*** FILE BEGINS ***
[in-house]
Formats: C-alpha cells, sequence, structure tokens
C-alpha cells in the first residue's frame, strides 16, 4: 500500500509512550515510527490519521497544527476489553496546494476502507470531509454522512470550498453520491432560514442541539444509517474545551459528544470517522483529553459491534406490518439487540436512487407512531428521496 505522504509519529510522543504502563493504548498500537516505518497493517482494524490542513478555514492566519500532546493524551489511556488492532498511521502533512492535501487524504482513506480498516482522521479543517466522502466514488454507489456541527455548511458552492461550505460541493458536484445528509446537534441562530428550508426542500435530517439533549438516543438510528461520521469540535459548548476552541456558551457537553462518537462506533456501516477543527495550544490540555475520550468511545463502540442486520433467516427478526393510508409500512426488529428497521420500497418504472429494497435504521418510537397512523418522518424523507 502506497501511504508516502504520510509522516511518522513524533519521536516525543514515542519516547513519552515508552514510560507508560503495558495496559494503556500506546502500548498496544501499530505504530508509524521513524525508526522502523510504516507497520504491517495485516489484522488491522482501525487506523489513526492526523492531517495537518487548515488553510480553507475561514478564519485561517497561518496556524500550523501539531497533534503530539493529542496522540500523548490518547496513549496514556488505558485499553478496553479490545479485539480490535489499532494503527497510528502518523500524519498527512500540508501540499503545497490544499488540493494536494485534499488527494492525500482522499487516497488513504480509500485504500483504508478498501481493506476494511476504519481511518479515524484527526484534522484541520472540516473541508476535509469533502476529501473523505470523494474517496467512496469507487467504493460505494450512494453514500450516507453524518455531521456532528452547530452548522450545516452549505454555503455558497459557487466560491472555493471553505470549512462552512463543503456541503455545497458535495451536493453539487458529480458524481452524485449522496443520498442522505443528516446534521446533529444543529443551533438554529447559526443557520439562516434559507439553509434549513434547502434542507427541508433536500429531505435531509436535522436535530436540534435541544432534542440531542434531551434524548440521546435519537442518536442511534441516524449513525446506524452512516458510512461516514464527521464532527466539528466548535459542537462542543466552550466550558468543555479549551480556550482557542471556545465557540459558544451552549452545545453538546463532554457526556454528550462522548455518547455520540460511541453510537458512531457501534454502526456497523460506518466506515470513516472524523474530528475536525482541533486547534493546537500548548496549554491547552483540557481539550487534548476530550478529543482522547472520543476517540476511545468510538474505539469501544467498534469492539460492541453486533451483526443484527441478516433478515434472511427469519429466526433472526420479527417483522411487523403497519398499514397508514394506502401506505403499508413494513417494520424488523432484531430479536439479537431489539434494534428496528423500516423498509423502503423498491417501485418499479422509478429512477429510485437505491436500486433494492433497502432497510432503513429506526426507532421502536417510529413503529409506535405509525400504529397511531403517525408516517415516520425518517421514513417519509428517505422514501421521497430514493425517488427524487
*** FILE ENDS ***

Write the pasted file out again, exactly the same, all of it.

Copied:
[in-house]
Formats: C-alpha cells, sequence, structure tokens
C-alpha cells in the first residue's frame, strides 16, 4: 500500500509512550515510527490519521497544527476489553496546494476502507470531509454522512470550498453520491432560514442541539444509517474545551459528544470517522483529553459491534406490518439487540436512487407512531428521496 505522504509519529510522543504502563493504548498500537516505518497493517482494524490542513478555514492566519500532546493524551489511556488492532498511521502533512492535501487524504482513506480498516482522521479543517466522502466514488454507489456541527455548511458552492461550505460541493458536484445528509446537534441562530428550508426542500435530517439533549438516543438510528461520521469540535459548548476552541456558551457537553462518537462506533456501516477543527495550544490540555475520550468511545463502540442486520433467516427478526393510508409500512426488529428497521420500497418504472429494497435504521418510537397512523418522518424523507 502506497501511504508516502504520510509522516511518522513524533519521536516525543514515542519516547513519552515508552514510560507508560503495558495496559494503556500506546502500548498496544501499530505504530508509524521513524525508526522502523510504516507497520504491517495485516489484522488491522482501525487506523489513526492526523492531517495537518487548515488553510480553507475561514478564519485561517497561518496556524500550523501539531497533534503530539493529542496522540500523548490518547496513549496514556488505558485499553478496553479490545479485539480490535489499532494503527497510528502518523500524519498527512500540508501540499503545497490544499488540493494536494485534499488527494492525500482522499487516497488513504480509500485504500483504508478498501481493506476494511476504519481511518479515524484527526484534522484541520472540516473541508476535509469533502476529501473523505470523494474517496467512496469507487467504493460505494450512494453514500450516507453524518455531521456532528452547530452548522450545516452549505454555503455558497459557487466560491472555493471553505470549512462552512463543503456541503455545497458535495451536493453539487458529480458524481452524485449522496443520498442522505443528516446534521446533529444543529443551533438554529447559526443557520439562516434559507439553509434549513434547502434542507427541508433536500429531505435531509436535522436535530436540534435541544432534542440531542434531551434524548440521546435519537442518536442511534441516524449513525446506524452512516458510512461516514464527521464532527466539528466548535459542537462542543466552550466550558468543555479549551480556550482557542471556545465557540459558544451552549452545545453538546463532554457526556454528550462522548455518547455520540460511541453510537458512531457501534454502526456497523460506518466506515470513516472524523474530528475536525482541533486547534493546537500548548496549554491547552483540557481539550487534548476530550478529543482522547472520543476517540476511545468510538474505539469501544467498534469492539460492541453486533451483526443484527441478516433478515434472511427469519429466526433472526420479527417483522411487523403497519398499514397508514394506502401506505403499508413494513417494520424488523432484531430479536439479537431489539434494534428496528423500516423498509423502503423498491417501485418499479422509478429512477429510485437505491436500486433494492433497502432497510432503513429506526426507532421502536417510529413503529409506535405509525400504529397511531403517525408516517415516520425518517421514513417519509428517505422514501421521497430514493425517488427524487